If you searched on Google for information regarding cancer, specifically mantle cell lymphoma, please read this article.
In April 2008, I was diagnosed with mantle cell lymphoma. This was a complete surprise as I was a conscientious woman concerning my health and I exercised regularly. I never thought I would be a candidate for cancer! (read my complete story – here)
I went to the internet to learn more about this cancer but what I read concerning mantle cell lymphoma was bleak. The reports were dismal as far as the odds of beating this disease. I want you to know that if you went to the internet to learn more about MCL, don’t be discouraged or frightened, the news is actually more hopeful than those articles.
I started chemotherapy May 5, 2008. I felt like I was on the fast track and all I could say to my oncologist was “Yes” to anything and everything she suggested. What did I know about this cancer called lymphoma? So my chemotherapy journey began in May and ended in September. After a six week “rest” of numerous appointments and tests, in November I was admitted into the hospital for my autologous stem cell transplant. At my 100 day post transplant, February 2009, my bone marrow transplant doctor told me the good news that I was cancer free. And he felt confident enough to say “forever.”
I chose to go to a research hospital for my treatment. I went to Huntsman Cancer Hospital in Salt Lake City, Utah. My oncologist, Dr. Martha Glenn, was a specialist in blood cancers, hematology. My personal opinion is mantle cell needs a specialist’s diagnose and treatment. They are up to date with the ongoing MCL research and generally will prescribe a protocol modeled after one of the top research hospitals.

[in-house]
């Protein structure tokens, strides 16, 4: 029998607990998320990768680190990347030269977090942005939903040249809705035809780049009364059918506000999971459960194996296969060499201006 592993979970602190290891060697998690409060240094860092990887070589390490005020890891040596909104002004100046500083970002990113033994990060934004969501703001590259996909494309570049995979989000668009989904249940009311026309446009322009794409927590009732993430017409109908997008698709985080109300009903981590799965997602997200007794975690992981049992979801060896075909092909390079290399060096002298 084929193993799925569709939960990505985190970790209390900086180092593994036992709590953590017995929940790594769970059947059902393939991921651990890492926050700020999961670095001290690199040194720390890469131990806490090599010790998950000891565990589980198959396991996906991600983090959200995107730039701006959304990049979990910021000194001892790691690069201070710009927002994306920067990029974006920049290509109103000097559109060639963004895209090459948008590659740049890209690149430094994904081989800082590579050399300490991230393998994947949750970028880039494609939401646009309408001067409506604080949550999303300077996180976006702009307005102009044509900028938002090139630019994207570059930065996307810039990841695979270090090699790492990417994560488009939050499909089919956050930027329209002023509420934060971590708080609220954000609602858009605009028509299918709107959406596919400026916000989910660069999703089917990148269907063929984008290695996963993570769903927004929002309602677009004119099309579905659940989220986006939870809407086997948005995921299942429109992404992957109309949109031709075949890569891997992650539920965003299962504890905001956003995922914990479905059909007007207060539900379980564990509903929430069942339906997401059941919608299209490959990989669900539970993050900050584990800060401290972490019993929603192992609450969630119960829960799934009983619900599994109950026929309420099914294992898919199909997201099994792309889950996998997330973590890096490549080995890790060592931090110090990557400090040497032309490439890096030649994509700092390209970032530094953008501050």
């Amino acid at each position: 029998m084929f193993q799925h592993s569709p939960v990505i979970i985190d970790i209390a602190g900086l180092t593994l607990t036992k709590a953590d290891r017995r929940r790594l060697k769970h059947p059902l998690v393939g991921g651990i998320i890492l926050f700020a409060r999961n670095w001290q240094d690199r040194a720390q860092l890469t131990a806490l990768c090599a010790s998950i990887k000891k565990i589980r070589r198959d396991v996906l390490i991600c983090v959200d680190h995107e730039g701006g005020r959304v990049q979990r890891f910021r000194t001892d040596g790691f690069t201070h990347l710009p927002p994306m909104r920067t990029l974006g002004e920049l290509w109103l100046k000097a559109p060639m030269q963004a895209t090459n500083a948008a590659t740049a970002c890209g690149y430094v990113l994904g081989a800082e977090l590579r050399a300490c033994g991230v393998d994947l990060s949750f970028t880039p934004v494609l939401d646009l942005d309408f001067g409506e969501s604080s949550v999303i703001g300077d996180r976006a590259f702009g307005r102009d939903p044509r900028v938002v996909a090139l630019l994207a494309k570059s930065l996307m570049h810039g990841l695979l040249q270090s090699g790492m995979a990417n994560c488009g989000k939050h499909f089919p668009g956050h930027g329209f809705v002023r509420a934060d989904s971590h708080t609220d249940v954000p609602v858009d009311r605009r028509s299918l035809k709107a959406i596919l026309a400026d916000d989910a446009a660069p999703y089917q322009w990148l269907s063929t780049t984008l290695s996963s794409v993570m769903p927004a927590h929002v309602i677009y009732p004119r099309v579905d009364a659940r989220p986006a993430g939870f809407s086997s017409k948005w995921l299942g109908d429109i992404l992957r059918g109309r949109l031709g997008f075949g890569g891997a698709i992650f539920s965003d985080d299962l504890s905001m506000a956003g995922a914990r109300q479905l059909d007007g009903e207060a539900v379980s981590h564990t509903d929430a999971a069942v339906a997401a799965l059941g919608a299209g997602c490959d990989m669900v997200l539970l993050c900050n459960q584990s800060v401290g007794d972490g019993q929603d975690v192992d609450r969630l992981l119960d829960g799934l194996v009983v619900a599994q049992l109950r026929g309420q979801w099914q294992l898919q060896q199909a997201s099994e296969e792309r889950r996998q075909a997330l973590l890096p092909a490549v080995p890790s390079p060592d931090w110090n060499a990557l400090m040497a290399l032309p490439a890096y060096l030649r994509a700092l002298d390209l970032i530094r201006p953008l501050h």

My treatment was researched and developed by MD Anderson, Texas. I had six cycles of AB rituximab hyper-CVAD, a very aggressive chemotherapy regime. I did well, as expected. I don’t know if any chemotherapy goes as planned, I think most every patient has glitches along the way, some minor and some not so minor. As each cycle went by, I felt weaker and weaker. I actually got a little frustrated with my lack of energy and ability to accomplish anything.
In preparation for my transplant, a PET/CT scan revealed I was not 100% responsive to my chemotherapy. After a board of oncologists discussed my case, it was decided that BEXXAR, a radioimmunotherapy, would be prescribed followed by 17 rounds of radiation once I was released to go home after my transplant.
This month, March 2013, I had my nearly five year since diagnose appointment with my oncologist. At this point, my only test is a full blood panel. Dr. Glenn said as each year goes by post treatment, the less chance I have of my cancer returning. As a matter of fact, during my first year appointments she would tell me in her five years of using my type of treatment protocol, it has not failed but for one patient. As time has passed, she told me again at this appointment, now in ten years of prescribing R hyper-CVAD her record stands, only one patient relapsed.
Dr. Glenn was so pleased with me and my test results that she believes I am cured. That word “cured” is not used very often in the MCL world and is debated among the oncologists but with Dr. Glenn’s optimism, I will believe I am cured.
Mantle cell lymphoma is not a cancer to fool around with. In my years as a survivor I have kept up to date with the research and data surrounding MCL. We have some highly intelligent MCL doctors that are unrelenting in their research looking for the cure to our cancer. In the five years since my diagnose, research has discovered new drugs that are less toxic and easier on the body. Many of these drugs are in clinical trial. The doctors seem to think in the near future years MCL can be cured. In my reading, MCL is a maintainable disease and some oncologists have even called it a chronic disease.